While the direct response to the COVID-19 pandemic receives the lion’s share of public and media attention, there’s been a steady drumbeat of news and analysis on the similarities between the coronavirus and the climate crisis—and the lessons from today’s crisis that will be applicable when the focus shifts back to climate.
“I believe the last few weeks, as terrible as they have been for so many people, have taught us crucial lessons that we needed to learn in order to enter a new era of radical, collaborative action to cut emissions and slow climate change,” writes former UN climate secretary Christiana Figueres, in a guest post for Time Magazine. “Like everyone else, I can’t believe we’ve learned these five lessons in a matter of days.”
Figueres’ list includes the dawning realization that:
- Global challenges have no national borders;
- Any society is only as safe as its most vulnerable people;
- Global problems call for systemic changes that “can only be activated by government or companies,” but “also require individual behavioural changes”;
- Prevention is better, cheaper, and safer than cure—a truth that applies to the climate crisis, just as it always has to public health;
- Responses to a crisis must be based on sound science. Despite the myths surrounding both the pandemic and the climate crisis, “the countries and individuals basing their responses on what the health professionals are saying are doing better,” she writes. “Likewise on climate change, we must take action in line with what the science tells us, rather than following myths or misinformation.”
Figueres also points to the key differences between the two crises: while coronavirus transmission is defeated by social isolation, “the climate needs to be tackled through coming together and collaborating. Social distancing measures have caused economic paralysis, while our response to climate change should actually strengthen and improve the economy.”
For UN Environment Programme Executive Director Inger Andersen, meanwhile, the pandemic is a sign that humanity is putting too much pressure on wildlife and nature. The Guardian cites leading scientists, as well, pointing to the coronavirus crisis as a “clear warning shot” that humanity is “playing with fire” with its treatment of the natural world.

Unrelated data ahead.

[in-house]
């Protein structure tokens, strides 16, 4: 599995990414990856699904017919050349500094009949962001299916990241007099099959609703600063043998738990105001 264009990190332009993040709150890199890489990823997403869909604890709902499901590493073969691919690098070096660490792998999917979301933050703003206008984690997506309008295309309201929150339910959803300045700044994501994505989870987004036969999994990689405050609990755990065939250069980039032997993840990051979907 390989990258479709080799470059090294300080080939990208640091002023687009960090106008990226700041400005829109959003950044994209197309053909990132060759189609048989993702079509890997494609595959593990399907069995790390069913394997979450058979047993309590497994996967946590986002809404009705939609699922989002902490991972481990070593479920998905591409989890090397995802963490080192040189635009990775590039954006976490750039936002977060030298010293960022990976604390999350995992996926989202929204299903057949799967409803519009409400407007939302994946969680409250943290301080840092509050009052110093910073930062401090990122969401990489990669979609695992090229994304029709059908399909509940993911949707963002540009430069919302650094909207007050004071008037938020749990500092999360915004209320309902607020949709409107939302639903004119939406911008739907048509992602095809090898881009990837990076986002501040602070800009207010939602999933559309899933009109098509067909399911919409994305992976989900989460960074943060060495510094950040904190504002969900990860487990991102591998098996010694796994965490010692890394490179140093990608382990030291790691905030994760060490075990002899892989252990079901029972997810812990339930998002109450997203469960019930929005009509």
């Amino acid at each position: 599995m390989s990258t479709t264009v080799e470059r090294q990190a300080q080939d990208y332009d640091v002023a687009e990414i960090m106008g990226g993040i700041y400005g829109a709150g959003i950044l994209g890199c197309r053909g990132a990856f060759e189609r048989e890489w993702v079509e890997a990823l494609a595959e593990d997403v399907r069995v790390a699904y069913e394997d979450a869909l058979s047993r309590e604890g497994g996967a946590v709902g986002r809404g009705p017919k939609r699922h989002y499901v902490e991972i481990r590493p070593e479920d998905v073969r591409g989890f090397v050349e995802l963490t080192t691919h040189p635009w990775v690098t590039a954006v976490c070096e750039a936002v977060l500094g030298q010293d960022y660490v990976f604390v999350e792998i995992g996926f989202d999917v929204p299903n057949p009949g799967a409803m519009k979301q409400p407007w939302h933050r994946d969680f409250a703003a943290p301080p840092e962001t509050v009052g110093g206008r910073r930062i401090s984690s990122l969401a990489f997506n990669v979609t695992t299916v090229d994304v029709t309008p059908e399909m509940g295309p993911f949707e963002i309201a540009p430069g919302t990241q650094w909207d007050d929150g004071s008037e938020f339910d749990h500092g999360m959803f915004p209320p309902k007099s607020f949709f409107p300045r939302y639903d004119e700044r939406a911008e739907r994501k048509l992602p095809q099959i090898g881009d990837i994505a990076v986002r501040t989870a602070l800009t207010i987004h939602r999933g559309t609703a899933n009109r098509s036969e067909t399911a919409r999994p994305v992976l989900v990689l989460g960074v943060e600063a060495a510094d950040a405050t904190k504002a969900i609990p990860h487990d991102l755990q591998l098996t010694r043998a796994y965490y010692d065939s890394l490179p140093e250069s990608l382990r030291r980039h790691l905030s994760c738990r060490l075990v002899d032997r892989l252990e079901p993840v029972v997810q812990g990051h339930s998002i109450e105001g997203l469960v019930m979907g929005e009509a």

“Never before have so many opportunities existed for pathogens to pass from wild and domestic animals to people,” Anderson said, noting that 75% of all emerging infectious diseases come from wildlife. “Our continued erosion of wild spaces has brought us uncomfortably close to animals and plants that harbour diseases that can jump to humans.”
“There are too many pressures at the same time on our natural systems and something has to give,” she added. “We are intimately interconnected with nature, whether we like it or not. If we don’t take care of nature, we can’t take care of ourselves. And as we hurtle towards a population of 10 billion people on this planet, we need to go into this future armed with nature as our strongest ally.”
To get that done and prevent further outbreaks, “both global heating and the destruction of the natural world for farming, mining, and housing have to end, as both drive wildlife into contact with people,” The Guardian adds, citing expert sources.
“The emergence and spread of COVID-19 was not only predictable, it was predicted [in the sense that] there would be another viral emergence from wildlife that would be a public health threat,” said Prof. Andrew Cunningham, deputy director of science at the Zoological Society of London. “It’s almost always a human behaviour that causes it, and there will be more in the future unless we change.”
With fatality rates of 50% for Ebola and 60 to 75% for Nipah virus, “although, you might not think it at the moment, we’ve probably got a bit lucky” with COVID-19, he added, citing live wild animal markets in China and many other countries as one obvious vector for passing animal diseases to human, and modern ease of travel as an amplifier.
“The animals have been transported over large distances and are crammed together into cages. They are stressed and immunosuppressed and excreting whatever pathogens they have in them,” Cunningham told The Guardian. “With people in large numbers in the market and in intimate contact with the body fluids of these animals, you have an ideal mixing bowl for [disease] emergence. If you wanted a scenario to maximize the chances of [transmission], I couldn’t think of a much better way of doing it.”
Meanwhile, some risk modellers are looking at the response to the coronavirus “as a test case for how climate shocks could roil markets and push governments to respond to existential threats,” Bloomberg Green reports. There are some similarities to climate risk in terms of the speed and scale with which the crisis is materializing, and because this is also an exogenous risk that’s not part of the normal business cycle,” said Jakob Thomä, managing director of the 2° Investing Initiative in Berlin.
Bloomberg also points to some important differences between the two crises: “while long-term climate risks are felt by an entire region in terms of unemployment and economic activity, COVID-19 has a bigger impact on older age groups,” the news outlet writes. “Swift national shutdowns and the expectation that the virus has an end date will also have a dissimilar impact on the economy. But the current crisis highlights something risk modelers do want to spend more time on: the social consequences of climate change.”